A study in the Lao People’s Democratic Republic indicates that low-cost, village-wide efforts to improve sanitation have powerful benefits that cascade across income and age groups.
Hand sanitizer. Face masks. Air filters. Hygiene has taken center stage for the past year as a critical defense against COVID-19. Sanitation and hygiene are critical not just for preventing transmission of respiratory disease, but for fighting the spread of gastrointestinal infections that stunt children’s growth and cognitive development and limit their lifetime economic potential.
Global access to basic sanitation facilities improved from 56% in 2000 to 74% in 2017, according to a World Health Organization/UNICEF study. Despite this major progress toward achieving Sustainable Development Goal 6 – universal access to clean water and sanitation – nearly 700 million people still practice open defecation today.
Due to their remoteness and poverty, rural communities lag urban areas in access to modern sanitation facilities that separate people from human waste, such as flush toilets and septic tanks. This allows spread of diarrheal diseases, which have dire consequences for the health of the next generation.
In the absence of public toilets, improving rural sanitation requires sizeable private hardware investments that are difficult for the poorest households to afford. Sanitation subsidies have demonstrated the ability to promote toilet use in several settings, but they are often costly to administer. More experimentation is needed to identify cost-effective programs that improve water, sanitation, and hygiene in remote communities.
To investigate new ways to improve rural sanitation and the relationship between local sanitation and the health of young children, we worked with 160 villages in southern Lao People’s Democratic Republic. In these areas, we ran randomized controlled trials, basically applying the experimental approach of clinical trials to a social science problem.
We wanted to find out if providing incentives to an entire village rather than specific families would be cost-effective in encouraging use of hygienic toilets, and if a temporary sanitation campaign could have a lasting effect on children’s growth. To find the answers, we partnered with the government’s National Center for Environmental Health and Water Supply, the organization East Meets West, World Bank and Australia’s Department of Foreign Affairs and Trade (DFAT).
In addition to testing private incentives that were smaller than in previous studies (household rebates of $20 per toilet installed), we designed a collective incentive that delivers rewards at the village level. Under the collective incentive scheme, village committees were awarded about $400 for eradicating open defecation in their village. That award could be used on any development project of the committee’s choice, and village leadership was left to its own devices to motivate toilet use. The 160 villages were randomly assigned to be eligible for private or collective incentives.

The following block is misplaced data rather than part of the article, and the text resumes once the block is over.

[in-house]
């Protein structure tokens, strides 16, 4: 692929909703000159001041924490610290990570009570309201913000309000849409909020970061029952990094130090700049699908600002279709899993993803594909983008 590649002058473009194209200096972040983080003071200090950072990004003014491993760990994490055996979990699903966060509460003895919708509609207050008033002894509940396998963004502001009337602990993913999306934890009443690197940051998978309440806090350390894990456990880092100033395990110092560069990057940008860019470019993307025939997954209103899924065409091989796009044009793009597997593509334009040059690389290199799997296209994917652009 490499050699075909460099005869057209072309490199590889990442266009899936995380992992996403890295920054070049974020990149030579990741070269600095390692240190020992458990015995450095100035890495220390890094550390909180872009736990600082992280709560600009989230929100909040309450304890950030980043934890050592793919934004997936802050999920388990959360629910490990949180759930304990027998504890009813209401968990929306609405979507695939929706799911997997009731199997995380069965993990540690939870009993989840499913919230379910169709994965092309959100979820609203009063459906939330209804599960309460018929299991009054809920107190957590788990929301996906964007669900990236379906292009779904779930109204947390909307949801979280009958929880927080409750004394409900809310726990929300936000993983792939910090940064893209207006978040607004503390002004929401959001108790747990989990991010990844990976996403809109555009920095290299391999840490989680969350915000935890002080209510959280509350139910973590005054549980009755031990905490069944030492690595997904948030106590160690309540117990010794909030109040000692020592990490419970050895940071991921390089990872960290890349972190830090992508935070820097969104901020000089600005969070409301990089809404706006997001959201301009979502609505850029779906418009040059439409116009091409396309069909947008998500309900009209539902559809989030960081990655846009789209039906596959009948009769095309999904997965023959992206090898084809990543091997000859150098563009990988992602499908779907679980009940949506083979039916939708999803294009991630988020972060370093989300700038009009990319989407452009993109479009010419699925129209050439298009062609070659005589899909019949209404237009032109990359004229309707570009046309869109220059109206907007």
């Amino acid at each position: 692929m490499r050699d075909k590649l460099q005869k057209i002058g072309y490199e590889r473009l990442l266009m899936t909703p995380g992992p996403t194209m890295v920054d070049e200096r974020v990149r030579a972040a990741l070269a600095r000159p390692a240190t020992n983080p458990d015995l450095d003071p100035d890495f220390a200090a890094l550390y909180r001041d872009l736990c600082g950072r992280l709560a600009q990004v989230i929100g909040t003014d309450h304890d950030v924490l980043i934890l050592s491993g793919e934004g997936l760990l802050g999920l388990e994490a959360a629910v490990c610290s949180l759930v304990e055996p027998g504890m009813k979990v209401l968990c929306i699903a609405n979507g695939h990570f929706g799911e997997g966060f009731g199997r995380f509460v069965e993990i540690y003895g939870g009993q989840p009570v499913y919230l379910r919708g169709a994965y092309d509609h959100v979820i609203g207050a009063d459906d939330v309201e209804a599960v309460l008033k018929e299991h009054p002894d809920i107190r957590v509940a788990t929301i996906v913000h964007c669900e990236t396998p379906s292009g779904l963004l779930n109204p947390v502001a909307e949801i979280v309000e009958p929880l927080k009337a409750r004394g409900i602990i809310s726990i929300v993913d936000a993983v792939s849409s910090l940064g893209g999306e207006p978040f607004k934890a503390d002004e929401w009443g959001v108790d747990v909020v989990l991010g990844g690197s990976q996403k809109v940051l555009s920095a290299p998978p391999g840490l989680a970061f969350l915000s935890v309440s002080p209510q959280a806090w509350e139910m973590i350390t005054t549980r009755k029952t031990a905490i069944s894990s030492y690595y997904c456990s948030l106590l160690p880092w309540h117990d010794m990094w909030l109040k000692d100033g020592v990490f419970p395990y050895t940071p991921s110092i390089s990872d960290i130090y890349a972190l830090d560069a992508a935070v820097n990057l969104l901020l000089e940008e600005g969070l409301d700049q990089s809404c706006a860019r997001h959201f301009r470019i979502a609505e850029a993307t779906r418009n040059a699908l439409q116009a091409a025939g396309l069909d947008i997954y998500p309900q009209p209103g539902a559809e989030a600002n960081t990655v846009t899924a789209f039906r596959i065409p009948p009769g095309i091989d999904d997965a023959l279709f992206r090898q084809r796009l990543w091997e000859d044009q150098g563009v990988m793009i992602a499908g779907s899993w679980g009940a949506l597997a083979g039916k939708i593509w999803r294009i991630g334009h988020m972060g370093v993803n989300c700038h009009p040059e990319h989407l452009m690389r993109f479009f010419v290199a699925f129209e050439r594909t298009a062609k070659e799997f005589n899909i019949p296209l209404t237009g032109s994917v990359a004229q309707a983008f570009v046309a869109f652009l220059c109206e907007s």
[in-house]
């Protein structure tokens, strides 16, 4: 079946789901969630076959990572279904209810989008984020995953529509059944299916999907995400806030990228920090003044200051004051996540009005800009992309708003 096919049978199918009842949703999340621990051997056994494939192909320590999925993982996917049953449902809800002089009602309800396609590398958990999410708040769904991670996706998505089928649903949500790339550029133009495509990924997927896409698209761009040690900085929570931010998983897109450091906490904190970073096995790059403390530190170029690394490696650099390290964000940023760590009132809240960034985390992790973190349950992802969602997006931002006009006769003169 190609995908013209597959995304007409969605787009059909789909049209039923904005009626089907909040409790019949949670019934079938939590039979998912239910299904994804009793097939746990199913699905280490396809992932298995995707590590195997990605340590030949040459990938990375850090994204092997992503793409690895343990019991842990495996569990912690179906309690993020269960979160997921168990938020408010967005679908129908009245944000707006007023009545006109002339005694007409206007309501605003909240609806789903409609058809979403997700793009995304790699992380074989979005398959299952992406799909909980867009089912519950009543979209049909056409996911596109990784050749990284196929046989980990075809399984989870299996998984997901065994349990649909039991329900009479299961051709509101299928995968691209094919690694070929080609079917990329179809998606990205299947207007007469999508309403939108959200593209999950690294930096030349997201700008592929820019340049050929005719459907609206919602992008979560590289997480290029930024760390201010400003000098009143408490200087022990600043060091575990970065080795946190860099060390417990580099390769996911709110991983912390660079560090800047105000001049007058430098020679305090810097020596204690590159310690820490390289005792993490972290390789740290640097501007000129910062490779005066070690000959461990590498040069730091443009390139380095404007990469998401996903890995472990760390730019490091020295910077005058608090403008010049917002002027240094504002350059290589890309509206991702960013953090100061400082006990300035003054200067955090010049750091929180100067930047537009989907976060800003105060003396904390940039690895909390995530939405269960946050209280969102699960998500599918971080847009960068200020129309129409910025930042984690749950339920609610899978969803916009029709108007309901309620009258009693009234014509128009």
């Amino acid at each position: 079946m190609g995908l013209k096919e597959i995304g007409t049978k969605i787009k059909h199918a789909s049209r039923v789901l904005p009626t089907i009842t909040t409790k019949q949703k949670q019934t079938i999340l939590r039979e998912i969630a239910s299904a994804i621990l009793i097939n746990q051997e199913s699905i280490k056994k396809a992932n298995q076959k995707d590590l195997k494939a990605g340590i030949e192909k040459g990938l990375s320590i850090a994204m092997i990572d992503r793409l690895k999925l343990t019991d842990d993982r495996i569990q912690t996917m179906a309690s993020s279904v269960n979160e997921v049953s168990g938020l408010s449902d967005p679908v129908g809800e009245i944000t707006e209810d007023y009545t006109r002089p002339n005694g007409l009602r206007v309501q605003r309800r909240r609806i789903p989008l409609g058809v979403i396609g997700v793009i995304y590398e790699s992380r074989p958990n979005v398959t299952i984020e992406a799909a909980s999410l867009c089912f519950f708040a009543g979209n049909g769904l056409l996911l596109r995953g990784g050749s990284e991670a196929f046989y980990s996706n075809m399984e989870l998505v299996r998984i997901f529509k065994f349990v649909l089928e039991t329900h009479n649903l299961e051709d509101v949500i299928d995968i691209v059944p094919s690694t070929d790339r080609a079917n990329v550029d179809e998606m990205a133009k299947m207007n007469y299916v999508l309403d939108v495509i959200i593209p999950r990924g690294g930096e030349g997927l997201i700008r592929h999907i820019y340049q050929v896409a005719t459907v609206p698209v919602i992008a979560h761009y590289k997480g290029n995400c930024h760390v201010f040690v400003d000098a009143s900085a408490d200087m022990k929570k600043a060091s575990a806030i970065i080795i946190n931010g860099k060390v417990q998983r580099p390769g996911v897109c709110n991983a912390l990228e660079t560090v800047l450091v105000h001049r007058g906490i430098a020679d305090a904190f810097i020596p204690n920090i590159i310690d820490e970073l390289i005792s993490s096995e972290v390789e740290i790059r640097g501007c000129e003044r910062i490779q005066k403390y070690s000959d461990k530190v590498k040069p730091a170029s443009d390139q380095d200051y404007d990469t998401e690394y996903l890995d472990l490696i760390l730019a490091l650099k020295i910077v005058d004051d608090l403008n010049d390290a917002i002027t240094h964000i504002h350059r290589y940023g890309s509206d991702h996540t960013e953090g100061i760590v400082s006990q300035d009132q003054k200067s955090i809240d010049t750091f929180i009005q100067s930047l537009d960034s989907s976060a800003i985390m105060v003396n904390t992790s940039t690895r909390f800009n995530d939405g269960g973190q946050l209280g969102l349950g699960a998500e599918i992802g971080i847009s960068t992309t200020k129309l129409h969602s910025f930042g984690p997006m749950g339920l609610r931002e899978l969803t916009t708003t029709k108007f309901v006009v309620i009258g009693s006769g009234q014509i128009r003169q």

Following-up with the villages three years after the program began and one year after the program concluded, we found that both types of incentives increased village toilet ownership substantially and by about the same amount (25%). But they assisted two different subgroups. The household incentives helped poor households, while the collective incentives increased toilet ownership of non-poor households. The village incentives were more cost-effective and less administratively burdensome, but did not reach the most vulnerable households in villages.
Having observed this large improvement in sanitation, we turned to our second research question on whether improvements in children’s health were achieved due to the program. Despite the physiological link between hygiene, disease, and growth, there are few studies establishing a causal effect of sanitation programs on children’s growth.
Based on measurements of children age 3-5 at the conclusion of the study, we found that every 10 percentage point improvement in village toilet ownership increased children’s height by 0.1 standard deviations, and that overall the program increased children’s height by half a centimeter. These gains were not limited to children in households that had a toilet of their own. It was local sanitation, not a household’s own sanitation, that improved height.
In fact, there were height gains even for households that continued to practice open defecation as long as their village’s sanitation improved. This is strong evidence of the health externalities that we have become acutely aware of during the pandemic: when one household improves its hygiene (in this case by buying a toilet), neighboring households’ benefit.
We also find that even small improvements in village sanitation helped the most vulnerable children, with the village stunting rate falling by 3 percentage points for every 10-percentage point improvement in toilet ownership. Just like how each person vaccinated against COVID-19 lowers the risk of transmission for all, the life-changing benefits of sanitation kick in for families that don’t directly benefit from sanitation programs well before total elimination of open defecation is achieved.
This work has two main takeaways for water, sanitation and hygiene programming. First, small, untargeted financial incentives (the collective incentives costed US$6 per toilet built) can support improved sanitation in rural areas, although larger and targeted incentives are needed to assist the poorest households.
Second, investing in toilets (and complementary water, sanitation and hygiene investments like improved drinking water sources) can be highly equitable even if they do not directly affect the poor, because of the strong community-wide benefits of reducing open defecation.